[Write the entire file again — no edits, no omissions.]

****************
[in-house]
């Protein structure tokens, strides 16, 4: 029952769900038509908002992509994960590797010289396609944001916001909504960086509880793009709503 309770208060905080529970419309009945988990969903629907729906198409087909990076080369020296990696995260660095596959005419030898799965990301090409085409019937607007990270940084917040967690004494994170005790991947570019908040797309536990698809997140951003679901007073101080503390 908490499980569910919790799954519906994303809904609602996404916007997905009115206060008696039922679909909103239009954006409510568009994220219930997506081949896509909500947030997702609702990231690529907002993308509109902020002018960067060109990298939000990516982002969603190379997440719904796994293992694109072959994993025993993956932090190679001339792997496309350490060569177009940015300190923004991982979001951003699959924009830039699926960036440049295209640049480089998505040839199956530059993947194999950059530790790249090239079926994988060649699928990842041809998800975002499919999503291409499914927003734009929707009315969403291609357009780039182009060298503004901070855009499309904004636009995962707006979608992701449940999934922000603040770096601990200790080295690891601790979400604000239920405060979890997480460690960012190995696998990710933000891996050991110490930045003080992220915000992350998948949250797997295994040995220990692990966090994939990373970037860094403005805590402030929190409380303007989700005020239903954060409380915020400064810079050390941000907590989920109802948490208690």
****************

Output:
[in-house]
């Protein structure tokens, strides 16, 4: 029952769900038509908002992509994960590797010289396609944001916001909504960086509880793009709503 309770208060905080529970419309009945988990969903629907729906198409087909990076080369020296990696995260660095596959005419030898799965990301090409085409019937607007990270940084917040967690004494994170005790991947570019908040797309536990698809997140951003679901007073101080503390 908490499980569910919790799954519906994303809904609602996404916007997905009115206060008696039922679909909103239009954006409510568009994220219930997506081949896509909500947030997702609702990231690529907002993308509109902020002018960067060109990298939000990516982002969603190379997440719904796994293992694109072959994993025993993956932090190679001339792997496309350490060569177009940015300190923004991982979001951003699959924009830039699926960036440049295209640049480089998505040839199956530059993947194999950059530790790249090239079926994988060649699928990842041809998800975002499919999503291409499914927003734009929707009315969403291609357009780039182009060298503004901070855009499309904004636009995962707006979608992701449940999934922000603040770096601990200790080295690891601790979400604000239920405060979890997480460690960012190995696998990710933000891996050991110490930045003080992220915000992350998948949250797997295994040995220990692990966090994939990373970037860094403005805590402030929190409380303007989700005020239903954060409380915020400064810079050390941000907590989920109802948490208690």